A January marathon-sourcing field trip to India

15th January 2019

During January our Head of Global Supply, Glenn Bradley, embarked on another marathon-sourcing field trip to India. Hardscape have been supplying stone from India since 2005 and have a strong, established trading relationship with our partners there – however, in order to thrill and delight clients we must remain innovative to new materials and sources.

Since the foundation of Hardscape in 1994 we have passionately believed in being a brand family business that ‘wows’ and to be a client ‘Inspiration Station’. That takes investment and time because unlike other businesses we are not middle men passing money around the globe for products that are sourced or manufactured unethically. Every stone within our supply chain has been geologically approved at quarry source, rigidly (and lawfully) tested to the requirements of EN1341, the CPR and for the purpose of CE marking and is sourced via an authentically recognised business and human rights process that demonstrates ethical trade.

This is Glenn’s blog from the trip:

Day 1 – Preparation

Ready for the off at 0700 GMT I am conscious that the last time I covered the granite and sandstone region of India in one trip was in February 2011 with our former Operations Director Mark Bevan, who sadly passed away during 2013. I give a silent salutation to Mark as I think ahead to the long haul before my flights BHD-LHR-HYD – flying BA throughout. I usually base myself in Chennai or Banagalore when in the granite region of south India but on this trip Hyderabad will be base as I have a new process operation to inspect. Hyderabad is the capital of the Andhra Pradesh and was established in 1591 occupying a site along the banks of the Musi River. Its present population is 7.75 million.

Day 2 – Arrival and adjust!

I arrive India at 0535 ILT clearing immigration and the stares of armed men (the paramilitary police) that greet you at most Indian airports. I’m delighted that the hotel car is waiting and I enjoy the 50 minute journey into the City as the sun rises. Watching the street life and absorbing the smells I am minded of how wonderful an experience India always is, a humbling experience – in business and beyond it gives a demonstration of the good and bad of humanity and this journey of life. I check in to the Taj Krishna and get some well deserved sleep.

In the afternoon I am met by our dear colleague Naman and conveyed to his office where we discuss Black Granite both primary and secondary choice and go through the aesthetic and technical nuances between the two and using imagery we discuss which quarry bed delivers up what deposit of the commodity. Jet lag is never as bad going forward in time from GMT but it kicks in and during evening I hit the pillows to recuperate.

Day 3 – Down to business

I am picked up at 0800 and we move to factory one about a two hour drive out of the City. Enroute we stop at the ICD (Inland Container Depot) so I can secure an understanding of the railhead movements to both Nhava Sheeva Port and Chennai. From this region we prefer Nhava Sheeva (Mumbai) because there are two rail head movements daily and so if a loaded container misses one freight train, it can be hastily placed onto the next.

On reaching factory one I review samples panels of the Premium Black Commodity primary grade. For my comparison I’d pre-requested the Team to have a 4 sqm panel laid of Flamed texture against Flamed & Brushed texture so that I can understand and learn on the subtle nuances each texture delivers aesthetically with the Flamed & brushed offering a deep rich black tone.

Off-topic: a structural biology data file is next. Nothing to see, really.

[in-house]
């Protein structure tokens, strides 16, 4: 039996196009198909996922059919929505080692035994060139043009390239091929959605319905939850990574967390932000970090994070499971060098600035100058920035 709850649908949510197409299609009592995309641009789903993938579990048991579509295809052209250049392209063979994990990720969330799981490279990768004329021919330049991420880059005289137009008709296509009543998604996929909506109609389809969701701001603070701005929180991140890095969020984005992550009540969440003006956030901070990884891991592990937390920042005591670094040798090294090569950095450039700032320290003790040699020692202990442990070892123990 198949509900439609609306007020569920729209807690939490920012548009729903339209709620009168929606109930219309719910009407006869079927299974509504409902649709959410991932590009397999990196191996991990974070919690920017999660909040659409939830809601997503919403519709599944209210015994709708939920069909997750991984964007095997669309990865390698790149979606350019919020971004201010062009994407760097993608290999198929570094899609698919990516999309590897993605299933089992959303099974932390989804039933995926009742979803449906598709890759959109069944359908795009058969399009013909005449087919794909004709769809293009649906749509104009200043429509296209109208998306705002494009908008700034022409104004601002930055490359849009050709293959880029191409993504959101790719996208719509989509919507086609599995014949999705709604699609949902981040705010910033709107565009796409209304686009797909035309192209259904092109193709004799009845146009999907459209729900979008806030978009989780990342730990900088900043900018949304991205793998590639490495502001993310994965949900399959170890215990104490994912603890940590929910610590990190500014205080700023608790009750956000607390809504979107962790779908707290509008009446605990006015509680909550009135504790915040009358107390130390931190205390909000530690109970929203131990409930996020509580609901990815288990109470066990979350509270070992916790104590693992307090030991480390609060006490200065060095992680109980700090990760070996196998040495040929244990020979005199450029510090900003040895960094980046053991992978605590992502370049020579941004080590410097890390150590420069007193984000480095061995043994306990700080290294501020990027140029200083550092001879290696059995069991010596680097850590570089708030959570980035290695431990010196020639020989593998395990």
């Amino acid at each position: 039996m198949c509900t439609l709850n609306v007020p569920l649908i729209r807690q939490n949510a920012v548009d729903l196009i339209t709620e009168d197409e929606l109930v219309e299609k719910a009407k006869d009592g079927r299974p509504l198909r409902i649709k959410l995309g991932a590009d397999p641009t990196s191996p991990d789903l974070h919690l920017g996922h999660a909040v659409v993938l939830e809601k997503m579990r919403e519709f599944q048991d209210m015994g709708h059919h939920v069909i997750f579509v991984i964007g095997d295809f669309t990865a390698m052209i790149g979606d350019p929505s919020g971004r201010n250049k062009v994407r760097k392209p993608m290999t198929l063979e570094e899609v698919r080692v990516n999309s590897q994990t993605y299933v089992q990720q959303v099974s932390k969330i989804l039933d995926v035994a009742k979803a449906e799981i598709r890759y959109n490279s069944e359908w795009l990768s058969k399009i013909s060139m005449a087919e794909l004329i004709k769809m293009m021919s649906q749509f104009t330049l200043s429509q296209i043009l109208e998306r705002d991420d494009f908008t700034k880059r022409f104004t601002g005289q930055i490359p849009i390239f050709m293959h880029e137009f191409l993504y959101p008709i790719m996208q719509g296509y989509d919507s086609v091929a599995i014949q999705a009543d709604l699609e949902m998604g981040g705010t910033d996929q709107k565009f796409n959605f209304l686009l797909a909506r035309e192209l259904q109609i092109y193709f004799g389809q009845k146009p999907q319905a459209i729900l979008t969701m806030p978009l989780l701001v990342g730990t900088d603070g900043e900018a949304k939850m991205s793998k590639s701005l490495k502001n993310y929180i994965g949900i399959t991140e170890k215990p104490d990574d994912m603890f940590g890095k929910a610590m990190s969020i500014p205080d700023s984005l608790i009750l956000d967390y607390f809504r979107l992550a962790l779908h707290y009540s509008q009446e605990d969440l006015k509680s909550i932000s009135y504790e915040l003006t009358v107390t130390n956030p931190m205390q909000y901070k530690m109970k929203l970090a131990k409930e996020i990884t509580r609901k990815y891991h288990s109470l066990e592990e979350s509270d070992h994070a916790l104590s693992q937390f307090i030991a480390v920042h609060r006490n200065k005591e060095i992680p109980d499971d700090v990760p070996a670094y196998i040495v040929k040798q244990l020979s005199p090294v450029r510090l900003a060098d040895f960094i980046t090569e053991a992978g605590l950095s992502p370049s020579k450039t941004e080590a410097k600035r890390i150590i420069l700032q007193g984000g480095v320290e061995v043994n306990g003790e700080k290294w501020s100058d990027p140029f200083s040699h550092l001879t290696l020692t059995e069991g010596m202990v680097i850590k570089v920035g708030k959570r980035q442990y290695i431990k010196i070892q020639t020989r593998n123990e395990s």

Next up I review a 4 sqm sample panel of the secondary choice material which is an excellent value for money choice of black that carries flecks and colour variation in the strata but which overall remains a rich black. I also review a wonderful silver grey granite that is sourced from Tamil Nadu. I like it and so via WhatsApp video call discuss with Mathew our MD who is a geologist and we agree to get this new material tested for Water Absorption and Flexural Strength first so we can assess then if OK progress it’s entry to our supply chain.

Whilst at factory one I inspect some orders we have and perform an audit for ethical trade purposes checking the wages log, the PPE of the Masons, Fire extinguishers etc. After approval we move on to factory two. Factory two is an owned facility and eventually Factory one will move to this site which is being purpose-built to suit requirements. Presently it performs Architectural and Monumental Masonry production and I am here to qualify the calibration on the Bench Saws for the purpose of hard landscape materials production and pleased to report all was fine.

In walking through the site I become alarmed to see children and on investigation realise that the building contractor completing works on the new buildings is employing child labour. I register this non-conformance with Naman and discuss what he must do with his building supplier to assure no child labour comes near our supply chain. Collaboratively we utilise a local NGO that we have a history of working with and I’m pleased to state the Building Contractor was receptive and open to address our concerns which I will follow up on as corrective action.

In the evening an exquisite meal of Murgh Biriyani complemented with some Sula Sauvignon goes down a treat and I retire to bed exhausted after a long day in the tropical heat.

Day 4 – Dawn to Dust

I am collected from hotel at 0800 and we make the four hour journey to the Premium Black quarry. As the world passes me by I’m minded of my first trips to this incredible Nation and Country decades ago. Travelling through India helped shape my mind, anchor my identity, influenced my beliefs and made me partly who I am today. India matters to me.

I arrive at the quarry and I am gobsmacked. I was last here in 2007 (the quarry started extracting in 2004 for proper) and the scale of the block extraction operation is impressive. I’ve been China, India, Portugal, Spain, Zimbabwe, Angola searching our black granite and basalt yet I am staring at the largest deposit of black granite I have seen and my Stone-Guru head is melting on geological erotica.  Breathe in: This is Black Granite Nirvana, Breathe Out: I am the Stone-Buddha, Smile.